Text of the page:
BAT: Breaking the Transmission of Anxiety in the Family
Parents may pass anxiety onto their offspring by exposing them to anxious behaviors in novel situations. Just as the parents’ anxious signals lead to anxiety, parents’ confident signals can ward off anxiety in the offspring. This project is seeking a new way to break anxiety transmission in the family by investigating the following question: Can confident responses from one parent prevent or decrease anxiety transmission from the other parent?
- Evin Aktar
Anxiety runs in families
Parents may genetically transmit anxious temperaments, but also pass anxiety on to their offspring by exposing them to anxious behaviors, so called social fear transmission. Earlier research has shown that exposure to fathers’ or mothers’ anxious reactions contribute to anxiety transmission. This project explores social fear transmission dynamics with both parents to understand how anxious and/or confident behaviors from the mother and the father jointly shape child anxiety.
Latest evidence reveals that social fear transmission can be prevented or reduced if children are first exposed to confident reactions, before anxious reactions. This raises the fundamental question about the family dynamics of social fear transmission: Can confident responses from one parent prevent or decrease anxiety transmission from the other parent? The project will provide insight on how to strategically regulate the offspring’s exposure to differing levels of anxiety or confidence in mothers and fathers to reduce fear transmission in the family by focusing on fear of strangers.
Two Pathways to Fear Transmission
The project addresses the two main pathways to social fear transmission by investigating the effect of exposure to parents’ verbal and non-verbal expressions. Earlier evidence suggests that parents’ non-verbal anxiety signals may induce fear and avoidance as early as in infancy, whereas verbal anxiety signals become more influential once children acquire language. The project incorporates two studies, which investigate the effect of parental non-verbal expressions of anxiety and confidence in infancy, and of verbal expressions in early childhood years.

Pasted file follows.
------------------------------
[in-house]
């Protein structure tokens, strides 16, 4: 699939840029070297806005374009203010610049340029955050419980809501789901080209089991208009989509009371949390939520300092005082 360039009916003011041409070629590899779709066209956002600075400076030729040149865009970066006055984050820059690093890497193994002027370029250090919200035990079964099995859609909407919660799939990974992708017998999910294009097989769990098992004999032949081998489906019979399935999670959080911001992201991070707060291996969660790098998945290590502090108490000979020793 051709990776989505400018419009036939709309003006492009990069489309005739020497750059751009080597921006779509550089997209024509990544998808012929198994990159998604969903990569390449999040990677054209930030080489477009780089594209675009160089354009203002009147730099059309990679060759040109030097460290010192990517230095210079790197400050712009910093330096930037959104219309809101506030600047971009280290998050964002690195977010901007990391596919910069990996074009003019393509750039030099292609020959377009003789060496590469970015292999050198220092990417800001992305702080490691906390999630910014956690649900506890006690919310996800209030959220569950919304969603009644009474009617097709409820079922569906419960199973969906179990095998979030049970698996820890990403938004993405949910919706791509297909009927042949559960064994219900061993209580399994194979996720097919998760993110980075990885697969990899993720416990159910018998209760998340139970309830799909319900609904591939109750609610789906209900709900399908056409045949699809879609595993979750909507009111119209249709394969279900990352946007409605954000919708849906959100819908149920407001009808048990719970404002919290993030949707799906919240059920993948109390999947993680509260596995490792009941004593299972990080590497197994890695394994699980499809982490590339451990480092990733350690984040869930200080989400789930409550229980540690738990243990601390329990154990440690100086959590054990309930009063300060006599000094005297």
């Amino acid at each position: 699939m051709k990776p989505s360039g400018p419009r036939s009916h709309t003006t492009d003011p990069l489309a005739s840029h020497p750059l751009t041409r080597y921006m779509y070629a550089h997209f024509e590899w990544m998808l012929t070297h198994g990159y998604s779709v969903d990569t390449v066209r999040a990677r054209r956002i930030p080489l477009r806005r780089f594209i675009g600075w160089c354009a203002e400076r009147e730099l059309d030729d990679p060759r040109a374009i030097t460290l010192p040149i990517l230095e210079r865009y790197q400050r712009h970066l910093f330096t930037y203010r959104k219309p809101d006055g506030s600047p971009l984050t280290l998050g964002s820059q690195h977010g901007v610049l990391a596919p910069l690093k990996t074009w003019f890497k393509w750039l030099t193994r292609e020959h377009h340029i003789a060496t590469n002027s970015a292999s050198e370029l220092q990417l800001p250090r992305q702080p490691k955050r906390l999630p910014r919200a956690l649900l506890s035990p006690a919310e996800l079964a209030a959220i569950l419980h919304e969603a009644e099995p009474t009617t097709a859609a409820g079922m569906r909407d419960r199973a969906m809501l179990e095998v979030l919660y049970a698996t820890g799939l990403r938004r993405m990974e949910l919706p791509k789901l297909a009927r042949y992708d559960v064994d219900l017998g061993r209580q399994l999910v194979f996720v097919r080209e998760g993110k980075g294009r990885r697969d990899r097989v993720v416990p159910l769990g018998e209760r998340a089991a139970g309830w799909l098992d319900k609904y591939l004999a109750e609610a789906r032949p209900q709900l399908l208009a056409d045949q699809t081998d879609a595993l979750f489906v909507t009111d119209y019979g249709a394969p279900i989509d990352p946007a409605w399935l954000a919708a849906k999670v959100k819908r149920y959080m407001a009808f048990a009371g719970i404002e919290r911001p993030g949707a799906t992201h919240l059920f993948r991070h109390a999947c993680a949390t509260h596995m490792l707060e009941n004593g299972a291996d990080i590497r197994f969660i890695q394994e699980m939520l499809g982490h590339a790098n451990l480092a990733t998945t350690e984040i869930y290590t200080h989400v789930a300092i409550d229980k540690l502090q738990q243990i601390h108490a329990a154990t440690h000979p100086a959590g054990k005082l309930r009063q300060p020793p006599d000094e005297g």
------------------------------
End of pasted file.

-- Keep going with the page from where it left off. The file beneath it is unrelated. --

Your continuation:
Multi-level Investigation of Child Reactions
This project adopts a multi-level approach to investigate the effect of parental anxious and confident responses on child reactions. Using the latest research technology, the study incorporates physiological, cognitive, and behavioral measurements of child reactions. This will allow us to understand the complex nature of child anxious reactions.
Individual Differences and the role of Child Temperament
Not all children are equally sensitive to the exposure to parents’ anxious or confident reactions in novel situations. Earlier theory and evidence suggest that children with a fearful temperament may be especially susceptible to parental input. The project incorporates observations and parental-reports of child temperament to unravel the individual differences in social fear learning.
For the first study of the BAT project, we are currently looking for baby scientists between 10-to-14 months old-infants and their parents. Interested in participating? See https://www.bravebabies.net/